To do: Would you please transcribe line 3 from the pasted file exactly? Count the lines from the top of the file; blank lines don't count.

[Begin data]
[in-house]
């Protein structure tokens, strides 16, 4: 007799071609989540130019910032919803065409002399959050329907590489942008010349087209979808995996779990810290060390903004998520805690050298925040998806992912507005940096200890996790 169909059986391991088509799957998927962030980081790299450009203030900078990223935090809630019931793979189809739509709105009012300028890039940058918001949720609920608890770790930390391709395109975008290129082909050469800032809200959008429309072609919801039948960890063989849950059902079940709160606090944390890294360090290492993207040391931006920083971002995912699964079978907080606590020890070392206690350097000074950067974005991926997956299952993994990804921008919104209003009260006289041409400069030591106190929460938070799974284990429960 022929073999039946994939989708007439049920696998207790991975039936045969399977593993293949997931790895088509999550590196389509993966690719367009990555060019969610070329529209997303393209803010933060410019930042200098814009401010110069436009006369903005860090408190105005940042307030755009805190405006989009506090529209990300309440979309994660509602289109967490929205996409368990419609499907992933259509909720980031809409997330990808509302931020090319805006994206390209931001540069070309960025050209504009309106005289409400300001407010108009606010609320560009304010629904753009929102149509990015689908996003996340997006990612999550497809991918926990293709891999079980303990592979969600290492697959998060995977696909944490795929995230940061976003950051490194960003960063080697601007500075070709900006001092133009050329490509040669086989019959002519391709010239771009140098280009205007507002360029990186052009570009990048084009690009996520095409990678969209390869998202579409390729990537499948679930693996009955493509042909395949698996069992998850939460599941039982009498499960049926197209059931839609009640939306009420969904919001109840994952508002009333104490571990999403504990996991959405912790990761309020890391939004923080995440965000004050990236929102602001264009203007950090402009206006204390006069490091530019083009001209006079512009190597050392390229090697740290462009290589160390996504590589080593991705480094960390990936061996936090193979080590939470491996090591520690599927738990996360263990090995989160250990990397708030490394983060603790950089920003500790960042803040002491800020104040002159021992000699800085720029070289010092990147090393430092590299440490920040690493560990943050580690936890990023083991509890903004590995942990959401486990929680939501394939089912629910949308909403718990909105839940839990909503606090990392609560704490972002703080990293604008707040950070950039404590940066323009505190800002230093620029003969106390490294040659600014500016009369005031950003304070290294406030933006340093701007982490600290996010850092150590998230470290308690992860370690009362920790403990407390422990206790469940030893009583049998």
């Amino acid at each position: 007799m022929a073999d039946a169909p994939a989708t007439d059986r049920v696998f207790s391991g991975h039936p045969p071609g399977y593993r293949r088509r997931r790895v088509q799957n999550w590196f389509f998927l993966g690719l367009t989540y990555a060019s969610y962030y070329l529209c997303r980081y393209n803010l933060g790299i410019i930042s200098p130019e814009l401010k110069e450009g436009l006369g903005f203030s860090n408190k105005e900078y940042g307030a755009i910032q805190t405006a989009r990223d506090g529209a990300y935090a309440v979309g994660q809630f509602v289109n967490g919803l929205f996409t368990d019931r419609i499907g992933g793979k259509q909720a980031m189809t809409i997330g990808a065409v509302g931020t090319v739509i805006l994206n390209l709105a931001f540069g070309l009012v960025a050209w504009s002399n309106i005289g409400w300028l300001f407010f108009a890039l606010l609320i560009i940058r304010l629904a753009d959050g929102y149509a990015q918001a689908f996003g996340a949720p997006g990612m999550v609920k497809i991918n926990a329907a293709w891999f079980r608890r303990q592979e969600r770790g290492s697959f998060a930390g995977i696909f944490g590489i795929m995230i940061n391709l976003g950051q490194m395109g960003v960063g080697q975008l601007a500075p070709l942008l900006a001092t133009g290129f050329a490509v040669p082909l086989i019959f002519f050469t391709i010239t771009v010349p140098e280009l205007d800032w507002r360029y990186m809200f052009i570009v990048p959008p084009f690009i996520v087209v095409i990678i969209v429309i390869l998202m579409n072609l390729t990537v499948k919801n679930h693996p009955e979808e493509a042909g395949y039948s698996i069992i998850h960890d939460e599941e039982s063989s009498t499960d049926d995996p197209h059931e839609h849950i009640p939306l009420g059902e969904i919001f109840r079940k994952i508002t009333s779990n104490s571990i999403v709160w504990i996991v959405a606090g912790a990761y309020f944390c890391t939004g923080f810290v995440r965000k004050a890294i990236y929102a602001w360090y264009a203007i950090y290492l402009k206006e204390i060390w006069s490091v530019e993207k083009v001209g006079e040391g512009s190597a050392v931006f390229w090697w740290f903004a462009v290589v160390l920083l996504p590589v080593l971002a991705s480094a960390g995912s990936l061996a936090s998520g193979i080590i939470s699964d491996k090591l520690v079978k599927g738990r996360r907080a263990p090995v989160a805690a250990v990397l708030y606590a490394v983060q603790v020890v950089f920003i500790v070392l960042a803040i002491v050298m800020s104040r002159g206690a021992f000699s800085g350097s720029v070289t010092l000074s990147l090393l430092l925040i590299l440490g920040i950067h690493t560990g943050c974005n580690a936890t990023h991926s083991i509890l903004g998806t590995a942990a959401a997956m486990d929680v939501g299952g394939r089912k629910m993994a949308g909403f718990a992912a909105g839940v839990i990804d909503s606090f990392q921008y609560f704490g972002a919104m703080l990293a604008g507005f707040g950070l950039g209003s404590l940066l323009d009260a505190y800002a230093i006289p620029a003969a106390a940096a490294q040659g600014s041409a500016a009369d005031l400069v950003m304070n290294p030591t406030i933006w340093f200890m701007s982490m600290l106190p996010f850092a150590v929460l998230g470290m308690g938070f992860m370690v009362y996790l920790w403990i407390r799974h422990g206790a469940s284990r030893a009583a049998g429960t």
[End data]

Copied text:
């Amino acid at each position: 007799m022929a073999d039946a169909p994939a989708t007439d059986r049920v696998f207790s391991g991975h039936p045969p071609g399977y593993r293949r088509r997931r790895v088509q799957n999550w590196f389509f998927l993966g690719l367009t989540y990555a060019s969610y962030y070329l529209c997303r980081y393209n803010l933060g790299i410019i930042s200098p130019e814009l401010k110069e450009g436009l006369g903005f203030s860090n408190k105005e900078y940042g307030a755009i910032q805190t405006a989009r990223d506090g529209a990300y935090a309440v979309g994660q809630f509602v289109n967490g919803l929205f996409t368990d019931r419609i499907g992933g793979k259509q909720a980031m189809t809409i997330g990808a065409v509302g931020t090319v739509i805006l994206n390209l709105a931001f540069g070309l009012v960025a050209w504009s002399n309106i005289g409400w300028l300001f407010f108009a890039l606010l609320i560009i940058r304010l629904a753009d959050g929102y149509a990015q918001a689908f996003g996340a949720p997006g990612m999550v609920k497809i991918n926990a329907a293709w891999f079980r608890r303990q592979e969600r770790g290492s697959f998060a930390g995977i696909f944490g590489i795929m995230i940061n391709l976003g950051q490194m395109g960003v960063g080697q975008l601007a500075p070709l942008l900006a001092t133009g290129f050329a490509v040669p082909l086989i019959f002519f050469t391709i010239t771009v010349p140098e280009l205007d800032w507002r360029y990186m809200f052009i570009v990048p959008p084009f690009i996520v087209v095409i990678i969209v429309i390869l998202m579409n072609l390729t990537v499948k919801n679930h693996p009955e979808e493509a042909g395949y039948s698996i069992i998850h960890d939460e599941e039982s063989s009498t499960d049926d995996p197209h059931e839609h849950i009640p939306l009420g059902e969904i919001f109840r079940k994952i508002t009333s779990n104490s571990i999403v709160w504990i996991v959405a606090g912790a990761y309020f944390c890391t939004g923080f810290v995440r965000k004050a890294i990236y929102a602001w360090y264009a203007i950090y290492l402009k206006e204390i060390w006069s490091v530019e993207k083009v001209g006079e040391g512009s190597a050392v931006f390229w090697w740290f903004a462009v290589v160390l920083l996504p590589v080593l971002a991705s480094a960390g995912s990936l061996a936090s998520g193979i080590i939470s699964d491996k090591l520690v079978k599927g738990r996360r907080a263990p090995v989160a805690a250990v990397l708030y606590a490394v983060q603790v020890v950089f920003i500790v070392l960042a803040i002491v050298m800020s104040r002159g206690a021992f000699s800085g350097s720029v070289t010092l000074s990147l090393l430092l925040i590299l440490g920040i950067h690493t560990g943050c974005n580690a936890t990023h991926s083991i509890l903004g998806t590995a942990a959401a997956m486990d929680v939501g299952g394939r089912k629910m993994a949308g909403f718990a992912a909105g839940v839990i990804d909503s606090f990392q921008y609560f704490g972002a919104m703080l990293a604008g507005f707040g950070l950039g209003s404590l940066l323009d009260a505190y800002a230093i006289p620029a003969a106390a940096a490294q040659g600014s041409a500016a009369d005031l400069v950003m304070n290294p030591t406030i933006w340093f200890m701007s982490m600290l106190p996010f850092a150590v929460l998230g470290m308690g938070f992860m370690v009362y996790l920790w403990i407390r799974h422990g206790a469940s284990r030893a009583a049998g429960t």